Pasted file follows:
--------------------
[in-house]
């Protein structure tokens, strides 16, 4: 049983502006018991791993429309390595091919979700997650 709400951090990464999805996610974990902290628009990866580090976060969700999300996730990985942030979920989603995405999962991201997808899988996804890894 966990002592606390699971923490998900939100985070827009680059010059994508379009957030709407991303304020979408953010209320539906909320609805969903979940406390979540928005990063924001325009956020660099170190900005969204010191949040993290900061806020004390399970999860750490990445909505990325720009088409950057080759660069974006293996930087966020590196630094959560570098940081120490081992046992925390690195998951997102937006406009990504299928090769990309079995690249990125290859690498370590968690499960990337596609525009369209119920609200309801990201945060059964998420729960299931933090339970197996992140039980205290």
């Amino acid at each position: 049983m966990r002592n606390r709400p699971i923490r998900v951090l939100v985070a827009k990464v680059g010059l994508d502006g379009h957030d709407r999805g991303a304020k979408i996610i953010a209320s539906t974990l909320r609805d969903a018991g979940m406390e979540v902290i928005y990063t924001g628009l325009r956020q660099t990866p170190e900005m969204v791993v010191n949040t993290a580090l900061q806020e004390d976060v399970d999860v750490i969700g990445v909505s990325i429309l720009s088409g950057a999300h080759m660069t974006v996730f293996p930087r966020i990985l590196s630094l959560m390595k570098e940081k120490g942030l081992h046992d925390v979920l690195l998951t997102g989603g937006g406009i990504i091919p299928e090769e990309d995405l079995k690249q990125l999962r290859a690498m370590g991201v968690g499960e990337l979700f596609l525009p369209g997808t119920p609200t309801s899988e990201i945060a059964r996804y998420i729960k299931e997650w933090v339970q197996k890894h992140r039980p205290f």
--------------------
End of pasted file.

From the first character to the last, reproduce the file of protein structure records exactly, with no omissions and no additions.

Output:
[in-house]
């Protein structure tokens, strides 16, 4: 049983502006018991791993429309390595091919979700997650 709400951090990464999805996610974990902290628009990866580090976060969700999300996730990985942030979920989603995405999962991201997808899988996804890894 966990002592606390699971923490998900939100985070827009680059010059994508379009957030709407991303304020979408953010209320539906909320609805969903979940406390979540928005990063924001325009956020660099170190900005969204010191949040993290900061806020004390399970999860750490990445909505990325720009088409950057080759660069974006293996930087966020590196630094959560570098940081120490081992046992925390690195998951997102937006406009990504299928090769990309079995690249990125290859690498370590968690499960990337596609525009369209119920609200309801990201945060059964998420729960299931933090339970197996992140039980205290």
């Amino acid at each position: 049983m966990r002592n606390r709400p699971i923490r998900v951090l939100v985070a827009k990464v680059g010059l994508d502006g379009h957030d709407r999805g991303a304020k979408i996610i953010a209320s539906t974990l909320r609805d969903a018991g979940m406390e979540v902290i928005y990063t924001g628009l325009r956020q660099t990866p170190e900005m969204v791993v010191n949040t993290a580090l900061q806020e004390d976060v399970d999860v750490i969700g990445v909505s990325i429309l720009s088409g950057a999300h080759m660069t974006v996730f293996p930087r966020i990985l590196s630094l959560m390595k570098e940081k120490g942030l081992h046992d925390v979920l690195l998951t997102g989603g937006g406009i990504i091919p299928e090769e990309d995405l079995k690249q990125l999962r290859a690498m370590g991201v968690g499960e990337l979700f596609l525009p369209g997808t119920p609200t309801s899988e990201i945060a059964r996804y998420i729960k299931e997650w933090v339970q197996k890894h992140r039980p205290f």